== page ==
More often than not, dividend stocks provide the foundation for some of the best retirement portfolios.
Dividend stocks can be an investor's best friend for a handful of reasons. For starters, dividends are typically only paid out when a business feels confident that it can produce recurring profits for the foreseeable future. In other words, a recurring dividend payment is a good signal of a healthy business model. Secondly, dividend payments put money in your pocket that can encourage you to hang on for the long-term -- letting you avoid short-term capital gains taxes, as well as help allay the inevitable pullbacks that the stock market endures. Finally, dividend payments afford you the opportunity to reinvest your stipend back into more shares of stock, thus compounding your gains over time.
However, not all dividend stocks are created equal. Some high-yield dividends can mask underlying problems in a business model, which could make a dividend payment unsustainable over the long run. This is why it pays for investors to dig below the surface with every dividend stock regardless of its yield to determine if it has the tools necessary to win for investors over the long run.
With that in mind, I propose to do some "digging" today by exposing a handful of solid high-yield dividend stocks that some investors are ignoring, but which could have a huge effect on your investment portfolio or retirement account over the long run. As always, consider these suggestions of where to begin your research into under-the-radar, high-yield dividend stocks rather than an endpoint to your research.
When it comes to hunting for high-yield dividends it seems that many investors have a one-track mind aimed at mortgage real estate investment trusts and their bounty of double-digit yields. But if you want a substantially safer return among REITs, you should direct your attention to HCP.
Like other REITs, HCP makes money by investing in real estate. What makes HCP unique is its focus on healthcare real estate, such as senior care facilities, hospitals, medical offices, life science laboratories, and so on. Last I checked, with the life expectancy of the average American rising and the Affordable Care Act opening up healthcare access to more than 11 million people, the demand for health services is only expected to climb. This means HCP's rental pricing power and property value are likely to rise as well.
In HCP's most recent quarter, the company boosted its funds from operation (FFO) forecast for the remainder of 2015, and -- more importantly -- lifted its funds available for distribution forecast. In fact, HCP is part of an elite class of dividend stocks known as Dividend Aristocrats that have raised their dividends a minimum of 25 straight years. HCP has increased its payout for each of the past 30 years.
Currently sporting a 6% yield, the dynamics of the healthcare industry look conducive to solid long-term FFO growth for HCP.
Consider Orange, one of Europe's largest telecommunications providers, a victim of weakness in the EU. For more than a half decade Orange has struggled with subpar growth in Europe and a wireless price war in France, its home country where around half of its business originates. But it appears that all those years of infrastructure investment are about to pay off.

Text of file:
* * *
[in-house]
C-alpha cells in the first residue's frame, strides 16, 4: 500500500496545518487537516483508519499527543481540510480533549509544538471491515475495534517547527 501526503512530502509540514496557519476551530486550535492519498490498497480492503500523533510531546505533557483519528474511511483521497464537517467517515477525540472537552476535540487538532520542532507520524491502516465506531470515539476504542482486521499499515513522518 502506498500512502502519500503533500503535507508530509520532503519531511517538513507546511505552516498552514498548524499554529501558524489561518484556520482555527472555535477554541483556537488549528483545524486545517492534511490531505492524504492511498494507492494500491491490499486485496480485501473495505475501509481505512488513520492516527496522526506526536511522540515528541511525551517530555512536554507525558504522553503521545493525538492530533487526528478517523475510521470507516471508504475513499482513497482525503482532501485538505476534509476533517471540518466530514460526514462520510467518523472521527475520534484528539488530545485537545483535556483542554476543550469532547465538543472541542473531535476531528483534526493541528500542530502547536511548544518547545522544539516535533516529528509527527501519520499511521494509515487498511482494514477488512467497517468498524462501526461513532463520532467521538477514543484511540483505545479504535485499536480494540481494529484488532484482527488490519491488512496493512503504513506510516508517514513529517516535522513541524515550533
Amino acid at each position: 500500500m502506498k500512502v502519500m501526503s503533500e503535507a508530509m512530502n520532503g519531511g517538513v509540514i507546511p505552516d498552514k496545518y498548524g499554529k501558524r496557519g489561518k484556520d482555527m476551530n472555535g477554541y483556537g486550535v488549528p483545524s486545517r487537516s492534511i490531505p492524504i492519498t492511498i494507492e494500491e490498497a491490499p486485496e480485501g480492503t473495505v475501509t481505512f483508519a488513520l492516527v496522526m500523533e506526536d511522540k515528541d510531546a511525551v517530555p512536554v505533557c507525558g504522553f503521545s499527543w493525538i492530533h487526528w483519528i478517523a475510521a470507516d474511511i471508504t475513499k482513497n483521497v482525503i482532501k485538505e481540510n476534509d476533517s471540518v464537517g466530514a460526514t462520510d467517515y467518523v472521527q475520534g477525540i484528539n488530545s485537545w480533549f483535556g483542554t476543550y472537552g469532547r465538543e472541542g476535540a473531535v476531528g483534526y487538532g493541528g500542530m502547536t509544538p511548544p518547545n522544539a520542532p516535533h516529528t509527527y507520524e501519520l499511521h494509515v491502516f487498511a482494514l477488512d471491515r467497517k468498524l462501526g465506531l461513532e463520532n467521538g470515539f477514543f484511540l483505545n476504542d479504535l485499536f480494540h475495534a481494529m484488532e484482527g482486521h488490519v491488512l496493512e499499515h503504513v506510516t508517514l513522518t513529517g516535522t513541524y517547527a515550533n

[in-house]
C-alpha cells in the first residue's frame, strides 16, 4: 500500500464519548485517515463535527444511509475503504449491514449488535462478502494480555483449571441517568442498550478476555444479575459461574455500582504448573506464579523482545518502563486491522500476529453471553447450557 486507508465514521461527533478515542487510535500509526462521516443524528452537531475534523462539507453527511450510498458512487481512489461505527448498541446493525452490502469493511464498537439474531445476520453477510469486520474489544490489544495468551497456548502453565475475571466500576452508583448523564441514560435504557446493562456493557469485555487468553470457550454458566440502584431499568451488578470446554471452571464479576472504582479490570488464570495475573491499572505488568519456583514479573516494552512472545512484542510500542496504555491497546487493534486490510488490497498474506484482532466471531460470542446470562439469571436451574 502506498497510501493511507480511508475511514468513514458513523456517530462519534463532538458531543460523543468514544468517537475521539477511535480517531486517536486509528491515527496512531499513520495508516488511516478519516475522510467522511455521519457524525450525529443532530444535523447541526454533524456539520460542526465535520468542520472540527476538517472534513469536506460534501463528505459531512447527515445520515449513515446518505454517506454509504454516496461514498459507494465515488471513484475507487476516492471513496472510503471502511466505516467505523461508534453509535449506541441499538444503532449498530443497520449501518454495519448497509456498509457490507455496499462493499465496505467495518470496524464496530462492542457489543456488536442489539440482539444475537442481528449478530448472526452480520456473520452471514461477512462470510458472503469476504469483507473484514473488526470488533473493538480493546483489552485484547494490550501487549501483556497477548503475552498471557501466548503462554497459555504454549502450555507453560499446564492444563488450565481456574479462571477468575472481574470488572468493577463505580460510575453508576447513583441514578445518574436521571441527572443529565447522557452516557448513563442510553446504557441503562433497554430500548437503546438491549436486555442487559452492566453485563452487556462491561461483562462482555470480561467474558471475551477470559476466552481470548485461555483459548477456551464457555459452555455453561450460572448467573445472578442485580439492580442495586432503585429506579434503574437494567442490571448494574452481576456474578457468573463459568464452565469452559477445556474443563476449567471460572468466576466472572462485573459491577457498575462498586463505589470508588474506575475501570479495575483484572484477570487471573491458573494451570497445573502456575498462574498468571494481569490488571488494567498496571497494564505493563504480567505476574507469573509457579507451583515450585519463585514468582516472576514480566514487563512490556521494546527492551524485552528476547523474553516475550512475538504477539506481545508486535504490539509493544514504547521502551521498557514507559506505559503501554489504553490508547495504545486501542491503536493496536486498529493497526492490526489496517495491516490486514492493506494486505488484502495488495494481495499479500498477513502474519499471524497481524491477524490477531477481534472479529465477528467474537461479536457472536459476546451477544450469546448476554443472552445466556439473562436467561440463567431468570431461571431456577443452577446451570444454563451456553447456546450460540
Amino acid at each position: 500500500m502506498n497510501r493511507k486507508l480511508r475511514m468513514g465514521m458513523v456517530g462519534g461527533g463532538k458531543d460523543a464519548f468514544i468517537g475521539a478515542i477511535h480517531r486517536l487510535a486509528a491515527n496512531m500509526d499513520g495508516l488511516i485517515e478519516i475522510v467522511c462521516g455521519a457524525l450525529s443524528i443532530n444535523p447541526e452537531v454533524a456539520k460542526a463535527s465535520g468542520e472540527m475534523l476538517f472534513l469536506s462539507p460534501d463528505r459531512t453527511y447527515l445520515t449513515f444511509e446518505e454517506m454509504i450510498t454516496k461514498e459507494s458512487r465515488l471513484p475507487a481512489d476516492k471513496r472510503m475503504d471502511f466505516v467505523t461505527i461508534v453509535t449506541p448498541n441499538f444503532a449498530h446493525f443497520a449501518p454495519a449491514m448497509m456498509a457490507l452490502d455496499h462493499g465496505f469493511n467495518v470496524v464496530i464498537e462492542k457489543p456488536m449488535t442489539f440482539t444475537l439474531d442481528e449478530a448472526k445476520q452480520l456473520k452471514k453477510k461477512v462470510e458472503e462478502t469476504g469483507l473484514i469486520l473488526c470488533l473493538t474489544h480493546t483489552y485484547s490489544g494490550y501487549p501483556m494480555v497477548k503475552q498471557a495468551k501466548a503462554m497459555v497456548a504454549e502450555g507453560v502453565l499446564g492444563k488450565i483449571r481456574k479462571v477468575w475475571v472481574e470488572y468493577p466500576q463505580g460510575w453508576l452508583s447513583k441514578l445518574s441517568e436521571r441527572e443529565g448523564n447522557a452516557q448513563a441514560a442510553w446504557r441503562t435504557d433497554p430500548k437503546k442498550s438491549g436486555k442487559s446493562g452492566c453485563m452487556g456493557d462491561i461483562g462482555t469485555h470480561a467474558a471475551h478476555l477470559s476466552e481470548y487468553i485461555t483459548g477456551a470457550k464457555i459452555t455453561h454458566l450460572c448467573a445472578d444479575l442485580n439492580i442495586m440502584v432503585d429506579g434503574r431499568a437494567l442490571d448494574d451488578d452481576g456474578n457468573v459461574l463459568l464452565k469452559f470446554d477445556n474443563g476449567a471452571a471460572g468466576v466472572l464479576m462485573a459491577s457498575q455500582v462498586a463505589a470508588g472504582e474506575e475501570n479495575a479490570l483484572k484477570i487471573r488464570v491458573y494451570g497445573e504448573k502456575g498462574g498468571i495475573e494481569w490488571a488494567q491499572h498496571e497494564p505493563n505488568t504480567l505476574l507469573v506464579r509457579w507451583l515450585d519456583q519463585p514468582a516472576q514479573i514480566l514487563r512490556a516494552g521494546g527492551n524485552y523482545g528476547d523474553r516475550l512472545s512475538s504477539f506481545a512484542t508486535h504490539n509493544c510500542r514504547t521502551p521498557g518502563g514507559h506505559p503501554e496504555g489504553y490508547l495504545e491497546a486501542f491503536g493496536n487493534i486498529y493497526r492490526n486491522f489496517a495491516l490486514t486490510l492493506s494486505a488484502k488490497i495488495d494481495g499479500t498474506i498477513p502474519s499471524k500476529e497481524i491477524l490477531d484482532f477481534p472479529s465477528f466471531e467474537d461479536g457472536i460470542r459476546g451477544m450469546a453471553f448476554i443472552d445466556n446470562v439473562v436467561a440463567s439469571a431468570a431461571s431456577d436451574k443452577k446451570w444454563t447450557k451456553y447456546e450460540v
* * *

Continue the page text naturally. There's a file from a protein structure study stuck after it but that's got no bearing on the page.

Within France, Orange has been busy spending money on improving the speed and scope of its next-generation wireless network. Though its data plan prices are higher than its prime competitor's, it's been able to drastically narrow its domestic wireless revenue decline -- excluding regulatory costs, its domestic wireless revenue actually rose on a year-over-year basis in Q2 -- thanks to the emergence of next-generation smartphones which are allowing French citizens to take advantage of Orange's infrastructure improvements.
Orange's push into Africa is another source of long-term growth potential. Following the divestiture of a handful of non-core assets, Orange has focused its attention on Africa by boosting its stake in Morocco's Meditel and commencing talks with Bharti Airtel about purchasing its subsidiaries in Burkina Faso, Congo Brazzaville, Sierra Leone, and Chad. Africa represents a multi-decade growth opportunity for Orange.
Boasting an attractive forward P/E of 14 and a dividend yield of 5.4%, Orange could prove to be the new green for investors.
Kinder Morgan (NYSE:KMI)
Finally, the collapse in oil prices has sent most investors running as fast as they can from the oil and gas industry, which could actually prove to be a mistake if it leads them to ignore America's midstream giant Kinder Morgan.
Kinder Morgan's purpose is to transport oil and gas, process it, store it, you name it. It's the in-between connecting the driller and the endpoint consumer. While the dip in oil prices has drillers worried (and with good reason), it's not much of a blip on Kinder Morgan's radar yet. The reasoning is that Kinder Morgan locks its customers into long-term contracts which allow it a near crystal-clear long-term view of the type of production it'll be transporting and the type of cash flow it'll be generating.
Furthermore, despite a steep drop-off in U.S. drill rig counts of more than 50% over the past year, actual production hasn't tapered one bit. In fact, crude production per rig is up more than 130% since Jan. 2014. This bodes well for Kinder Morgan's transport pipelines and its terminals, which store refined product. As the U.S. pushes for continued independence from foreign oil sources, the demand for oil and gas infrastructure should grow, playing right into the hands of Kinder Morgan.
My suggestion? Don't be afraid of the premier midstream company in the U.S., and give its 6% dividend yield a closer look.